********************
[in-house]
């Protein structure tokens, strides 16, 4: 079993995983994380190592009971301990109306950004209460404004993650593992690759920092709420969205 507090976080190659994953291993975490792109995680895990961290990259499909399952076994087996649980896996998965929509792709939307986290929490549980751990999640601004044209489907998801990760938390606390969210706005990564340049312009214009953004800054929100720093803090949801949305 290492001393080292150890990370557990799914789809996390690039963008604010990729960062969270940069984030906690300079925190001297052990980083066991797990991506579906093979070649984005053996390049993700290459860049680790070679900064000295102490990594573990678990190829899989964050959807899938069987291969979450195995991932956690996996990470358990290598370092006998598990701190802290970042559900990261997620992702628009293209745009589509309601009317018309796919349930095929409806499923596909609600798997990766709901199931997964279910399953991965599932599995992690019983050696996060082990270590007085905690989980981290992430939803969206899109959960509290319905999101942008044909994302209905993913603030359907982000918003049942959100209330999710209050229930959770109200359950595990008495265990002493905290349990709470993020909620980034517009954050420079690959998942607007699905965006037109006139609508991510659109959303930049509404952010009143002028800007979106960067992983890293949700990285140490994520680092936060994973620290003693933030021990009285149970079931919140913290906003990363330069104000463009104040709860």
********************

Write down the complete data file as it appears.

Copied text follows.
[in-house]
């Protein structure tokens, strides 16, 4: 079993995983994380190592009971301990109306950004209460404004993650593992690759920092709420969205 507090976080190659994953291993975490792109995680895990961290990259499909399952076994087996649980896996998965929509792709939307986290929490549980751990999640601004044209489907998801990760938390606390969210706005990564340049312009214009953004800054929100720093803090949801949305 290492001393080292150890990370557990799914789809996390690039963008604010990729960062969270940069984030906690300079925190001297052990980083066991797990991506579906093979070649984005053996390049993700290459860049680790070679900064000295102490990594573990678990190829899989964050959807899938069987291969979450195995991932956690996996990470358990290598370092006998598990701190802290970042559900990261997620992702628009293209745009589509309601009317018309796919349930095929409806499923596909609600798997990766709901199931997964279910399953991965599932599995992690019983050696996060082990270590007085905690989980981290992430939803969206899109959960509290319905999101942008044909994302209905993913603030359907982000918003049942959100209330999710209050229930959770109200359950595990008495265990002493905290349990709470993020909620980034517009954050420079690959998942607007699905965006037109006139609508991510659109959303930049509404952010009143002028800007979106960067992983890293949700990285140490994520680092936060994973620290003693933030021990009285149970079931919140913290906003990363330069104000463009104040709860």